At today’s press conference, Johnson gave one of his most confident deliveries in recent weeks. As he laid out the next steps for the nation, he managed to be both cautious and hopeful in offering a vision of the future.
The Prime Minister began by reeling off encouraging statistics about the country’s battle with the Coronavirus. “For three weeks now, the number of cases identified through testing each day has been below 1,000” he announced, adding that SAGE has calculated the R rate to be between 0.7 and 0.9, and that the number of infections was shrinking by five and one per cent every day.
What SAGE hasn’t been as encouraging about, however, is the Government’s plan to reopen workplaces. Yesterday Patrick Vallance, its chief scientific advisor, told MPs at the Commons science committee that there was “absolutely no reason” to change the guidance to stay at home. “A number of companies think it’s not detrimental to productivity and in that situation absolutely no reason I can see to change it”, were his words.
But today Johnson told businesses they have “discretion” over whether they want their employees to return from August 1 – and how they do this safely. Much of this demonstrates, as ConservativeHome has written before, that the Government has never been fully “guided by the science”. Indeed, when Vallance’s absence was remarked upon, the Prime Minister responded “in the end decisions are taken by elected politicians.”
August 1 will also mark the reopening of leisure settings, such as bowling, skating rinks and casinos, as well as allowing close contact services to resume, although nightclubs and soft play areas still need to stay shut.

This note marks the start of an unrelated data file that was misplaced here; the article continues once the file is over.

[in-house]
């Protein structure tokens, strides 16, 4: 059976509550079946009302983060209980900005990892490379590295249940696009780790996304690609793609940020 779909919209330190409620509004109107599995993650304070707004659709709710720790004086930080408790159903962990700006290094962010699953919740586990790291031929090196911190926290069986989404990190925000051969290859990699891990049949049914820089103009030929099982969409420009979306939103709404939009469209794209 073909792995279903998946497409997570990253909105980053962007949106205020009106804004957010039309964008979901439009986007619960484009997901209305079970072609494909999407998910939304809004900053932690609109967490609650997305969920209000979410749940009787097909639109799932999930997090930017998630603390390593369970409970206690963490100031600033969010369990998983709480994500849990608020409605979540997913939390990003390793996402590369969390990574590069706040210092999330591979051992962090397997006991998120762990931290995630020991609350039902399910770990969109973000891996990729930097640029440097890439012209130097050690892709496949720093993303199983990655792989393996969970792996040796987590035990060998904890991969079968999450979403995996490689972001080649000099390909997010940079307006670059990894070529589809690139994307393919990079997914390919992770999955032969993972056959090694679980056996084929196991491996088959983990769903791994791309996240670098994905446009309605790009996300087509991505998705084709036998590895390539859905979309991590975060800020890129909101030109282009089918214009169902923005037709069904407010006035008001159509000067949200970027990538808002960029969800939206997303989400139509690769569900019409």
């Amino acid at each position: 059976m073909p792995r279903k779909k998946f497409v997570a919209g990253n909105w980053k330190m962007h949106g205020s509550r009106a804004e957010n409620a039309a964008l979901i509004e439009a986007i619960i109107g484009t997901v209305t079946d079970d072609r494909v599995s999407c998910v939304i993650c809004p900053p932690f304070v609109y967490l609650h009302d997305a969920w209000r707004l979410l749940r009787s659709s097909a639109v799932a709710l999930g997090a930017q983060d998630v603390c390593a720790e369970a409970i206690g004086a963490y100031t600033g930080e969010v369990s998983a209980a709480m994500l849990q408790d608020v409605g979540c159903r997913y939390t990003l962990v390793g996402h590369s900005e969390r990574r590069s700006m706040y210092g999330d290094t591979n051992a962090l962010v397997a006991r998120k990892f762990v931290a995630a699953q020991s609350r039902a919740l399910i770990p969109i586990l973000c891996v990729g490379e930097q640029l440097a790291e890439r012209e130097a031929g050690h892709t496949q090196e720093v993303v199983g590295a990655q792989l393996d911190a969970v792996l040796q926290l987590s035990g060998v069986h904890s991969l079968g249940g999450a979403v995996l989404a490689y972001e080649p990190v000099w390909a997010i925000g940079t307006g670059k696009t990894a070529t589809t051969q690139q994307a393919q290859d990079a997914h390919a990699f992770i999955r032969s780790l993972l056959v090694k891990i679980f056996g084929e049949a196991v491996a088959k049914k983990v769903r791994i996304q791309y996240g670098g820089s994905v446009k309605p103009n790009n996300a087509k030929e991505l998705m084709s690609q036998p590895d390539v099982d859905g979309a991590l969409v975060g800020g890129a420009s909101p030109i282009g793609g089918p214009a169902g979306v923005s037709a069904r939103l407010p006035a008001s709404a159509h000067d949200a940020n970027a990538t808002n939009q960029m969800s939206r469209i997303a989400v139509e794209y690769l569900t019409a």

The Prime Minister explained that some of the approach to Covid-19 has changed in line with new information about its epidemiology and “intelligence on where it is spreading”. Going forward in England, the NHS Test and Trace, alongside the Joint Biosecurity Centre, will be concentrating on “targeted, local action”.
Johnson highlighted that this approach had been used in Weston-Super-Mare and Kirklees, as well as in Bradford and Blackburn with Darwen. He added that restrictions in Leicester would soon be relaxed, based on the fact that “the percentage of people testing positive” fell “from a weekly rate of 12.2 per cent on 29 June to 4.8 per cent yesterday.”
He assured people that he understood that local measures would be “hard going”, but that “there is no point shutting down a city in one part of the country to contain an outbreak in another part of the country.”
It reinforces Johnson’s point about the Government’s strategy shifting with new data. Some will remember that on April 29, Matt Hancock told reporters: “We did think about moving with London and the Midlands first because they were the more advanced in terms of number of cases, but we decided that we are really in this together”. But all that has changed drastically.
Overall Johnson’s speech emphasised a transition of power from central Government to other bodies – namely, businesses and local councils. From tomorrow the latter will be able to “close specific premises, shut public outdoor spaces, and cancel events” at their will, in the hope that this will speed up how quickly Coronavirus is identified and isolated.
While the Government and scientific bodies will get little credit for this, they have clearly gone to enormous lengths to step up preparedness in case of further Coronavirus outbreaks, particularly a dreaded second wave in winter. Data suggest the country is now carrying out more antigen tests (to identify if someone currently has the virus) than anywhere else in Europe.
Furthermore, it has set up 200 mobile units for testing around the country, hugely increased ventilators (from 9,000 to nearly 30,000) and is rolling out the biggest flu vaccination programme in the history of the NHS, on top of an additional £3 billion of funding for the NHS.
From ConservativeHome’s perspective, this was one of the most reassuring press conferences from the Prime Minister, showing intense preparations that have been going on behind the scenes, while emphasising one of Johnson’s main strengths: optimism.